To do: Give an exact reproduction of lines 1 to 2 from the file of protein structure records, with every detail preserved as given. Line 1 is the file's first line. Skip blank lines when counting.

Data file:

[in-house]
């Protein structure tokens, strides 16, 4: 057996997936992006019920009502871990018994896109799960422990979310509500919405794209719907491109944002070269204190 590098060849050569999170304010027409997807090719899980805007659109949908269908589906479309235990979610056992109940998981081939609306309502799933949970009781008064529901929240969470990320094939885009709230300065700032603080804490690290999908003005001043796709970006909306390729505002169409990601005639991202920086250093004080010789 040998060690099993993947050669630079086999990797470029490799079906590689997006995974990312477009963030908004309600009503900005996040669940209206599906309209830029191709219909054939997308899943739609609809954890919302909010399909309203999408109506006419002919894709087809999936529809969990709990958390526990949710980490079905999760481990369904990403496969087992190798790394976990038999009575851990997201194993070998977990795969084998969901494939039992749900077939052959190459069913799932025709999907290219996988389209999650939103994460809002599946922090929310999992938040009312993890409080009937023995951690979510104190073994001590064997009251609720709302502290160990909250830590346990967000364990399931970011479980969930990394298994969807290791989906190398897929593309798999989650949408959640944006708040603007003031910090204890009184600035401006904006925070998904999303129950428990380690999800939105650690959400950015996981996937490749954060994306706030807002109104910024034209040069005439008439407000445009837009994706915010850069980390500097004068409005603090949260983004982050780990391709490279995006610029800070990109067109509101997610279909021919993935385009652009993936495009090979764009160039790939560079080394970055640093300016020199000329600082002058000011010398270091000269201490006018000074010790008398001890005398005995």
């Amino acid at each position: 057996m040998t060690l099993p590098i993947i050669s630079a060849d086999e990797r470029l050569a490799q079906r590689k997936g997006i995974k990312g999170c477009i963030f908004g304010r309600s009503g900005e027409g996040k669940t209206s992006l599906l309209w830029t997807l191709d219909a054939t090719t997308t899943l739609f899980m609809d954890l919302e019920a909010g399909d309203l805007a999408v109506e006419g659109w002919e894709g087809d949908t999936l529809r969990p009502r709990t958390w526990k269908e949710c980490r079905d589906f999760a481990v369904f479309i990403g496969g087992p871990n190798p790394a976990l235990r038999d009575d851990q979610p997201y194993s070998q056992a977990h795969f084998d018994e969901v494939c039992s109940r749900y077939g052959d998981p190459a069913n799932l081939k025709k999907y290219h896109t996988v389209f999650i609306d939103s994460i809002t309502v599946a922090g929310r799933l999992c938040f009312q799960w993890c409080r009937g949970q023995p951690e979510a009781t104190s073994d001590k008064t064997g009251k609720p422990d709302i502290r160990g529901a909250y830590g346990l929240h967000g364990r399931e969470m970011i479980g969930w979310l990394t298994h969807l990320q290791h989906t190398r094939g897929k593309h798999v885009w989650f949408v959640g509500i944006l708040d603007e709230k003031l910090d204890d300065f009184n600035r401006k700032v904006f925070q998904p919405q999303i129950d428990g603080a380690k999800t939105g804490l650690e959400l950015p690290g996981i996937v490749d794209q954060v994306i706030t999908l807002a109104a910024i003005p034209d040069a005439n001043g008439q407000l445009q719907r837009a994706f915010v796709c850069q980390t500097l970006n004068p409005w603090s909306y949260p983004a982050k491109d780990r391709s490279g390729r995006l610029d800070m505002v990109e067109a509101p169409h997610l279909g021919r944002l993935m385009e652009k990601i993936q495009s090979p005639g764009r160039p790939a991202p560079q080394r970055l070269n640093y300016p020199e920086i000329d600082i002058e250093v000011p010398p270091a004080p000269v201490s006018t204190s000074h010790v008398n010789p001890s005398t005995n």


[in-house]
């Protein structure tokens, strides 16, 4: 057996997936992006019920009502871990018994896109799960422990979310509500919405794209719907491109944002070269204190 590098060849050569999170304010027409997807090719899980805007659109949908269908589906479309235990979610056992109940998981081939609306309502799933949970009781008064529901929240969470990320094939885009709230300065700032603080804490690290999908003005001043796709970006909306390729505002169409990601005639991202920086250093004080010789 040998060690099993993947050669630079086999990797470029490799079906590689997006995974990312477009963030908004309600009503900005996040669940209206599906309209830029191709219909054939997308899943739609609809954890919302909010399909309203999408109506006419002919894709087809999936529809969990709990958390526990949710980490079905999760481990369904990403496969087992190798790394976990038999009575851990997201194993070998977990795969084998969901494939039992749900077939052959190459069913799932025709999907290219996988389209999650939103994460809002599946922090929310999992938040009312993890409080009937023995951690979510104190073994001590064997009251609720709302502290160990909250830590346990967000364990399931970011479980969930990394298994969807290791989906190398897929593309798999989650949408959640944006708040603007003031910090204890009184600035401006904006925070998904999303129950428990380690999800939105650690959400950015996981996937490749954060994306706030807002109104910024034209040069005439008439407000445009837009994706915010850069980390500097004068409005603090949260983004982050780990391709490279995006610029800070990109067109509101997610279909021919993935385009652009993936495009090979764009160039790939560079080394970055640093300016020199000329600082002058000011010398270091000269201490006018000074010790008398001890005398005995």